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Data Protection

Goodbye July, hello August. Hackers, fraudsters and data purloiners take a summer vacation? Fat chance! Here’s a roundup of the salient breaches in data protection during July 2011:

July 21st: NATO– Anonymous announced that it had breached the databases of NATO, and had access to one gigabyte of restricted material. PC Mag: Anonymous: We Hacked NATO

July 20th: Swedish Medical Center – The hospital informed nearly 20,000 current and former employees that their personal information, including Social Security numbers, was accidentally accessible on the Internet for nine weeks. Seattle Times: 20,000 Swedish employees personal data breached

July 20th: Toshiba – The email addresses and passwords of approximately 681 Toshiba America customers were confirmed stolen after an American server was hacked. The server did not contain credit card or Social Security numbers. Infosecurity (USA): Toshiba cops to data breach potentially affecting 7,520 US customers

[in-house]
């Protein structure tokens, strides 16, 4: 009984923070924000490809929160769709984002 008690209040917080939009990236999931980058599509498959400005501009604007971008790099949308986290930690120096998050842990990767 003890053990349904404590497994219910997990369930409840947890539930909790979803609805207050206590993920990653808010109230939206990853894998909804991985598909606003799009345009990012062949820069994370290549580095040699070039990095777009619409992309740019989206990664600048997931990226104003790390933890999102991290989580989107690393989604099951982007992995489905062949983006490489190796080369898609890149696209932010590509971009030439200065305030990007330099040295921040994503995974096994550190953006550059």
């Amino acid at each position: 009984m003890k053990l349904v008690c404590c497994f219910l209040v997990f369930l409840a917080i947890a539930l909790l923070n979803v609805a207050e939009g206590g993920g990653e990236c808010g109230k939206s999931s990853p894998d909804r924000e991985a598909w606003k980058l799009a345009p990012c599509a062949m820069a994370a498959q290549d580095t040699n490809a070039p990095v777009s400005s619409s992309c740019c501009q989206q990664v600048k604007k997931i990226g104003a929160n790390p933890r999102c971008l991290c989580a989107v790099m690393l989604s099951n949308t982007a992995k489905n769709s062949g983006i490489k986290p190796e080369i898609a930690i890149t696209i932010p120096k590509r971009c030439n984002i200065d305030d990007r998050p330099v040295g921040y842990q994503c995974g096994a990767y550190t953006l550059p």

July 13th: – For two months, Walgreens customers had access to other customers’ prescription information via the website. Information such as customer names, phone numbers, names of prescribing doctors, names of medications and the cost of the prescriptions as well as dates of purchase were all accessible by fellow Walgreens customers. Local man finds another Walgreens customer’s info

July 11th: Booz Allen Hacker group, ‘AntiSec’ allegedly penetrated a computer server of Booz Allen Hamilton, releasing a list of more than 90,000 military email addresses and encrypted passwords and deleted 4 GB of source code. Huffington Post Tech: Booz Allen Hamilton Hack Reveals Military Email Addresses

July 8th: Universal Music – Anonymous claimed responsibility for an attack that exposed usernames and passwords of fans that signed up for updates on their favorite bands on the Universal Music website. The Register: Universal Music passwords exposed by Anonymous hack

July 7th: Washington Post – The company announced a security breach to its job seeker site which affected approximately 1.27 million users. Usernames and e-mail addresses of job seekers using The Washington Post Jobs Web site were exposed during two incidents on June 27th and June 28th. Washington Post email breach affects more than a million job seekers

July 5th: Morgan Stanley – Morgan Stanley Smith Barney warned 34,000 customers that their addresses, account and tax ID numbers, and other data-including Social Security numbers may have been stolen. The data was on two password-protected CD-ROM discs that went missing sometime after they arrived at the New York State Department of Taxation and Finance. Report: Morgan Stanley warns 34,000 clients of data breach